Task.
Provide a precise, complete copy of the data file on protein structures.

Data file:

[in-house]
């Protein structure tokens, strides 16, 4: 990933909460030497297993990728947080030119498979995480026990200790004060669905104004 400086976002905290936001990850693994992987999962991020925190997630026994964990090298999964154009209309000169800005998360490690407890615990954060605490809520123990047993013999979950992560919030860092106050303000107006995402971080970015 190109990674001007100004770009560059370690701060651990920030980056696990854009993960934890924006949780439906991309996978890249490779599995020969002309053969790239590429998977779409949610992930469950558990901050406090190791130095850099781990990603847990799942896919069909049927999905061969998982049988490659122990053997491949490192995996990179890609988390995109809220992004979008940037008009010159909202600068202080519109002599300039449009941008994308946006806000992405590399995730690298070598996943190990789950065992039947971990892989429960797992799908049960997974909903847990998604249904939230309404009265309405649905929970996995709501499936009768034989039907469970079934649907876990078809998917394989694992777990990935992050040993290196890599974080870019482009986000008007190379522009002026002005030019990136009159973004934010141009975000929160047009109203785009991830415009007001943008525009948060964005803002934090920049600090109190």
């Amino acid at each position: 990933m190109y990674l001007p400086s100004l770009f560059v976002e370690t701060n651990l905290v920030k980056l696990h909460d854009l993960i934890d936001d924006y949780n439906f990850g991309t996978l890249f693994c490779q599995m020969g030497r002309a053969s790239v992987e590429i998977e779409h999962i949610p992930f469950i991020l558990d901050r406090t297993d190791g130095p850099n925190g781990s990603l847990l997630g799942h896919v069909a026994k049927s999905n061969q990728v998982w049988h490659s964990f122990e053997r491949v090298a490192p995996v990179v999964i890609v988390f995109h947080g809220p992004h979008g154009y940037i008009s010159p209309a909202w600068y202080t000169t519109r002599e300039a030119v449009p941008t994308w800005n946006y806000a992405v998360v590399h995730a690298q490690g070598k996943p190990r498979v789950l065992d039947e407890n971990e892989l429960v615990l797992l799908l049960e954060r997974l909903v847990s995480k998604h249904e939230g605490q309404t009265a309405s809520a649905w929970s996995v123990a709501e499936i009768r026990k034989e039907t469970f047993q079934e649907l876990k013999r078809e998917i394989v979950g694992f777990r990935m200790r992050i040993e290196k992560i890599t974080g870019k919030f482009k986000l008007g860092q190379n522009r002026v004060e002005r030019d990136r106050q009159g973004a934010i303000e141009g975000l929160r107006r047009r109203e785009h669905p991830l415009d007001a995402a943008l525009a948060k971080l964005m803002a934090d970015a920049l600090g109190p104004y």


[in-house]
């Protein structure tokens, strides 16, 4: 990933909460030497297993990728947080030119498979995480026990200790004060669905104004 400086976002905290936001990850693994992987999962991020925190997630026994964990090298999964154009209309000169800005998360490690407890615990954060605490809520123990047993013999979950992560919030860092106050303000107006995402971080970015 190109990674001007100004770009560059370690701060651990920030980056696990854009993960934890924006949780439906991309996978890249490779599995020969002309053969790239590429998977779409949610992930469950558990901050406090190791130095850099781990990603847990799942896919069909049927999905061969998982049988490659122990053997491949490192995996990179890609988390995109809220992004979008940037008009010159909202600068202080519109002599300039449009941008994308946006806000992405590399995730690298070598996943190990789950065992039947971990892989429960797992799908049960997974909903847990998604249904939230309404009265309405649905929970996995709501499936009768034989039907469970079934649907876990078809998917394989694992777990990935992050040993290196890599974080870019482009986000008007190379522009002026002005030019990136009159973004934010141009975000929160047009109203785009991830415009007001943008525009948060964005803002934090920049600090109190």
């Amino acid at each position: 990933m190109y990674l001007p400086s100004l770009f560059v976002e370690t701060n651990l905290v920030k980056l696990h909460d854009l993960i934890d936001d924006y949780n439906f990850g991309t996978l890249f693994c490779q599995m020969g030497r002309a053969s790239v992987e590429i998977e779409h999962i949610p992930f469950i991020l558990d901050r406090t297993d190791g130095p850099n925190g781990s990603l847990l997630g799942h896919v069909a026994k049927s999905n061969q990728v998982w049988h490659s964990f122990e053997r491949v090298a490192p995996v990179v999964i890609v988390f995109h947080g809220p992004h979008g154009y940037i008009s010159p209309a909202w600068y202080t000169t519109r002599e300039a030119v449009p941008t994308w800005n946006y806000a992405v998360v590399h995730a690298q490690g070598k996943p190990r498979v789950l065992d039947e407890n971990e892989l429960v615990l797992l799908l049960e954060r997974l909903v847990s995480k998604h249904e939230g605490q309404t009265a309405s809520a649905w929970s996995v123990a709501e499936i009768r026990k034989e039907t469970f047993q079934e649907l876990k013999r078809e998917i394989v979950g694992f777990r990935m200790r992050i040993e290196k992560i890599t974080g870019k919030f482009k986000l008007g860092q190379n522009r002026v004060e002005r030019d990136r106050q009159g973004a934010i303000e141009g975000l929160r107006r047009r109203e785009h669905p991830l415009d007001a995402a943008l525009a948060k971080l964005m803002a934090d970015a920049l600090g109190p104004y």